Buying a home in the favoured tourist destination Goa was once an aspiration for India’s elite. Since the onset of the pandemic, it is emerging as a need for a second home away from overcrowded cities. Remote workers who are able to log in from anywhere are increasingly snapping up homes in Goa, sending second home purchases skyrocketing since last year.
Goa, the holiday paradise on earth has lately emerged as a holiday home and realty investment destination of India. Goa has consistently been a favoured vacationer goal for both domestic just as foreign visitors. Because of the development in the travel industry, the city has likewise risen as an investment destination for individuals for second home.
Today, the second wave of coronavirus has imbued uncertainty in the sector resulting in a temporary pause, but developers are now better prepared and well-versed with the know-hows of a pandemic. India’s resilient and burgeoning real estate segment has always remained an investor’s favourite, and one of the most sought-after realty markets globally.
In a move that is likely to breathe life into the real estate sector, chief minister Pramod Sawant on Wednesday announced that the infrastructure tax levied on the construction sector would be reduced by 30% for a period of six months from April 1. Sawant also promised to bring in “major reforms” in the functioning of planning and development authorities.
Owning a luxury holiday home in places like Goa is an increasing trend for buyers who look at it as a luxury living and also as a good investment option with better rental yields. Effects of the COVID-19 pandemic are abundantly visible across the various sectors of the global economy. India too witnessed a subjugation of macro indicators, that were once believed to be the fastest, and no sector was spared from the deluge of pandemic aftermath.
Over the last few months, enquiries for larger homes have increased up to 40% with property seekers predominantly scouting for 3-bedroom apartments with average 1,800 sq ft built-up area as against the previously-preferred 2-bedroom units, showed data from ANAROCK Property Consultants. The emergence and acceptance of the Work from Home model in the backdrop of the ongoing Covid-19 pandemic has led to increased demand for relatively larger homes. The new demand pattern is driven by homebuyers’ need to accommodate space for remote working.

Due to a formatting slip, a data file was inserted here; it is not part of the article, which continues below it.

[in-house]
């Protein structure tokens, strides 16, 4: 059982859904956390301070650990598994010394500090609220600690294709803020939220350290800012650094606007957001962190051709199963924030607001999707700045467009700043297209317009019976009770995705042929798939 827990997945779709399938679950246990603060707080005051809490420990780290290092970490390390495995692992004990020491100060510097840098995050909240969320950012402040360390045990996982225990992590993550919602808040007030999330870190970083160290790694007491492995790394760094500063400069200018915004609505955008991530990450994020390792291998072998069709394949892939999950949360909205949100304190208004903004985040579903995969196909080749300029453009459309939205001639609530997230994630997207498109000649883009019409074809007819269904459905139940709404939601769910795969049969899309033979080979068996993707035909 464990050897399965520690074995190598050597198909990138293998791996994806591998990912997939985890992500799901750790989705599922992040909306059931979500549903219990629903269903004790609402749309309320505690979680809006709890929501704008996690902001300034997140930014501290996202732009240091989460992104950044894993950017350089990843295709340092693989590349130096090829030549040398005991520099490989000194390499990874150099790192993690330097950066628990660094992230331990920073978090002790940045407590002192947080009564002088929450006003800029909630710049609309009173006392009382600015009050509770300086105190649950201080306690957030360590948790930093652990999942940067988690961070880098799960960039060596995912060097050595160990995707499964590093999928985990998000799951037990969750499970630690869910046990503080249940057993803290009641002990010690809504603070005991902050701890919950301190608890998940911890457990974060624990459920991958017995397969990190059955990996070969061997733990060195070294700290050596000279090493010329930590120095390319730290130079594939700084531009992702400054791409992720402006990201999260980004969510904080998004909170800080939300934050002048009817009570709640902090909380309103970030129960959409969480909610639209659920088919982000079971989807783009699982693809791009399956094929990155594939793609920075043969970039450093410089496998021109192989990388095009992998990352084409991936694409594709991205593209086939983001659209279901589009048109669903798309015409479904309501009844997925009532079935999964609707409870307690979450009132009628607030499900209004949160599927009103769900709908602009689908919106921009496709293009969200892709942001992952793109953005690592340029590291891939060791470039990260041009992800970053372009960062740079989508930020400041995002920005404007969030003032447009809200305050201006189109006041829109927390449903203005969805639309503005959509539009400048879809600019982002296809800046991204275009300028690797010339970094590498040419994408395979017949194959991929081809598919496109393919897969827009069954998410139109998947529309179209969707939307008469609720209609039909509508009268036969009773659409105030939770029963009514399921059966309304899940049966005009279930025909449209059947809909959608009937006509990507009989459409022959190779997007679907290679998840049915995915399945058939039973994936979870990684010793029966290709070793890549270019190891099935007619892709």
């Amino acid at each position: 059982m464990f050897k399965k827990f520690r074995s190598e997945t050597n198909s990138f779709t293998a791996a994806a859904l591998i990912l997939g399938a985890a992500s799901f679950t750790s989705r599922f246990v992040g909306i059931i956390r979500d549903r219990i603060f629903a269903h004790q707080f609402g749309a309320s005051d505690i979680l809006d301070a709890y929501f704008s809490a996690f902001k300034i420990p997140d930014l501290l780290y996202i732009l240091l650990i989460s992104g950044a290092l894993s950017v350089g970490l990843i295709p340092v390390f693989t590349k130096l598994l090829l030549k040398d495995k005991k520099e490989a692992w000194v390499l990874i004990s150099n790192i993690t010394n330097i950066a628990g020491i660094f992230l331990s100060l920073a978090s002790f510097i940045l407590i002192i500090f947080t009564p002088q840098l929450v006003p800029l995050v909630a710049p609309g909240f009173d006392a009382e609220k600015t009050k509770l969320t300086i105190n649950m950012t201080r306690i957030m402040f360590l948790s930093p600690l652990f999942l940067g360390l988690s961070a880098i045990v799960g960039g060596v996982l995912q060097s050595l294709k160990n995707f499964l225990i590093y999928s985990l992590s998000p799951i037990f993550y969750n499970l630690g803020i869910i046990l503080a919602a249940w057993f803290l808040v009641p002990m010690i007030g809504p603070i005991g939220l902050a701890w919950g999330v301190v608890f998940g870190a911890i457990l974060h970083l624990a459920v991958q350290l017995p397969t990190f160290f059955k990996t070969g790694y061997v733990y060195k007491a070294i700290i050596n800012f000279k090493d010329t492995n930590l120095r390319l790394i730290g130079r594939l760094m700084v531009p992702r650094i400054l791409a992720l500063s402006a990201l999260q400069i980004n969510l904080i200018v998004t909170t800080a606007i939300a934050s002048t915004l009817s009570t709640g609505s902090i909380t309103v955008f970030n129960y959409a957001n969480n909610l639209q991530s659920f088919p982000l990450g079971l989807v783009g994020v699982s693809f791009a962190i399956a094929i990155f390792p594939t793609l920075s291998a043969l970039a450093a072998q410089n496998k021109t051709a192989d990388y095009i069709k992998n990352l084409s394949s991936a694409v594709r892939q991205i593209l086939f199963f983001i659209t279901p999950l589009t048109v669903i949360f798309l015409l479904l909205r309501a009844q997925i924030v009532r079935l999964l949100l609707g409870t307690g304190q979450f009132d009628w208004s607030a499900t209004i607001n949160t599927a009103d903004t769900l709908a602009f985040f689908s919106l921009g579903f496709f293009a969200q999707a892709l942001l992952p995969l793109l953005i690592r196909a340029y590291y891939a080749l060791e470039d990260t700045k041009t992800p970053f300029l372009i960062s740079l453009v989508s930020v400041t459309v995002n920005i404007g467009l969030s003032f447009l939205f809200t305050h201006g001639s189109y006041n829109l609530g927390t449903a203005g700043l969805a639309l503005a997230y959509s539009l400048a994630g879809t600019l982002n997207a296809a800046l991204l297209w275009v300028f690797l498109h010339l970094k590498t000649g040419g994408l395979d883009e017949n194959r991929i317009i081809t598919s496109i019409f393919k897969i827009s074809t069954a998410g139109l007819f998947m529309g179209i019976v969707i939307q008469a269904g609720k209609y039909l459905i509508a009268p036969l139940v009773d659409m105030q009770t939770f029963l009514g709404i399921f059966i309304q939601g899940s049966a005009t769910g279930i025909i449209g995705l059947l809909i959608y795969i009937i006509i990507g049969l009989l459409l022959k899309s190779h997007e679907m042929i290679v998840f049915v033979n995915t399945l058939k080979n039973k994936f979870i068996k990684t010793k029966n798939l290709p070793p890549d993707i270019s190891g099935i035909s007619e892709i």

While not many Indians are buying, developers have seen a spike in enquiries and demand from non-resident Indians in the ongoing financial year. Developers say a weaker rupee, return of several Indians from Middle East and lower interest rates for housing loans are some of the triggers. As many as 40,000 NRIs could be looking to purchase assets in India. If this demand gets converted into sales once travel curbs ease, this could be a “historical high”, he said.
Contrary to fears and low expectations, real estate in the post-covid world will most likely survive and eventually thrive as an asset class, though it will look different. Decentralization, redistribution and restructuring will be the major themes of this transformation. While it is early days yet, there are visible indications of some of the ways in which the pandemic may alter things for both consumers and developers. It is important to note that the winds of change have been triggered not just by the pandemic.